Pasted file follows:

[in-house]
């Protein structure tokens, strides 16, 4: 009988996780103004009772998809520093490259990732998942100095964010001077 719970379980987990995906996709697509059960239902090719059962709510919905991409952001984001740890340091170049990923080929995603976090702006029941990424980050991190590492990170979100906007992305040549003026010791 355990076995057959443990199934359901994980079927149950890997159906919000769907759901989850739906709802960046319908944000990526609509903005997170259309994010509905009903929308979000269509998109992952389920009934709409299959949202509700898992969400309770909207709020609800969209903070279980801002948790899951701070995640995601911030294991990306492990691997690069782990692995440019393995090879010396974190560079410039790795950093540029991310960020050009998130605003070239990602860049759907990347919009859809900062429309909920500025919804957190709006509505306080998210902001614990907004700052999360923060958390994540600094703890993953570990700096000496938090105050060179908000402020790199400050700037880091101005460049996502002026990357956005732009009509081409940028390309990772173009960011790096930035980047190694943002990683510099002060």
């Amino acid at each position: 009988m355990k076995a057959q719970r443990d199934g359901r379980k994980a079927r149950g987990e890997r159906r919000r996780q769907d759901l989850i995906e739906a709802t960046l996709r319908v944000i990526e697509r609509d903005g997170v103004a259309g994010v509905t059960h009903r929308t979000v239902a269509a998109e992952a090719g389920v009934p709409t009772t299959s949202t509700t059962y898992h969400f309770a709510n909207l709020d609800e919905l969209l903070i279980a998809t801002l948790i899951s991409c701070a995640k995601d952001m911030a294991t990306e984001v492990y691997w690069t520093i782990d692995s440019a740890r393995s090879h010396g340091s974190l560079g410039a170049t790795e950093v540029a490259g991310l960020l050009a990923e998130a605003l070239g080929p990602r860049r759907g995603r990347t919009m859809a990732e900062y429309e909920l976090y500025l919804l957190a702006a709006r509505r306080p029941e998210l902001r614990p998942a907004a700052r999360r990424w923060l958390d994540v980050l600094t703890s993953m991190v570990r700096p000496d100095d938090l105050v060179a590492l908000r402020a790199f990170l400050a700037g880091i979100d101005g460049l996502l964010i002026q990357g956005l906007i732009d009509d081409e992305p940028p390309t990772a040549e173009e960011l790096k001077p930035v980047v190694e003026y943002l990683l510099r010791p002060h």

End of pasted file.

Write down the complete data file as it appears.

[in-house]
């Protein structure tokens, strides 16, 4: 009988996780103004009772998809520093490259990732998942100095964010001077 719970379980987990995906996709697509059960239902090719059962709510919905991409952001984001740890340091170049990923080929995603976090702006029941990424980050991190590492990170979100906007992305040549003026010791 355990076995057959443990199934359901994980079927149950890997159906919000769907759901989850739906709802960046319908944000990526609509903005997170259309994010509905009903929308979000269509998109992952389920009934709409299959949202509700898992969400309770909207709020609800969209903070279980801002948790899951701070995640995601911030294991990306492990691997690069782990692995440019393995090879010396974190560079410039790795950093540029991310960020050009998130605003070239990602860049759907990347919009859809900062429309909920500025919804957190709006509505306080998210902001614990907004700052999360923060958390994540600094703890993953570990700096000496938090105050060179908000402020790199400050700037880091101005460049996502002026990357956005732009009509081409940028390309990772173009960011790096930035980047190694943002990683510099002060």
């Amino acid at each position: 009988m355990k076995a057959q719970r443990d199934g359901r379980k994980a079927r149950g987990e890997r159906r919000r996780q769907d759901l989850i995906e739906a709802t960046l996709r319908v944000i990526e697509r609509d903005g997170v103004a259309g994010v509905t059960h009903r929308t979000v239902a269509a998109e992952a090719g389920v009934p709409t009772t299959s949202t509700t059962y898992h969400f309770a709510n909207l709020d609800e919905l969209l903070i279980a998809t801002l948790i899951s991409c701070a995640k995601d952001m911030a294991t990306e984001v492990y691997w690069t520093i782990d692995s440019a740890r393995s090879h010396g340091s974190l560079g410039a170049t790795e950093v540029a490259g991310l960020l050009a990923e998130a605003l070239g080929p990602r860049r759907g995603r990347t919009m859809a990732e900062y429309e909920l976090y500025l919804l957190a702006a709006r509505r306080p029941e998210l902001r614990p998942a907004a700052r999360r990424w923060l958390d994540v980050l600094t703890s993953m991190v570990r700096p000496d100095d938090l105050v060179a590492l908000r402020a790199f990170l400050a700037g880091i979100d101005g460049l996502l964010i002026q990357g956005l906007i732009d009509d081409e992305p940028p390309t990772a040549e173009e960011l790096k001077p930035v980047v190694e003026y943002l990683l510099r010791p002060h």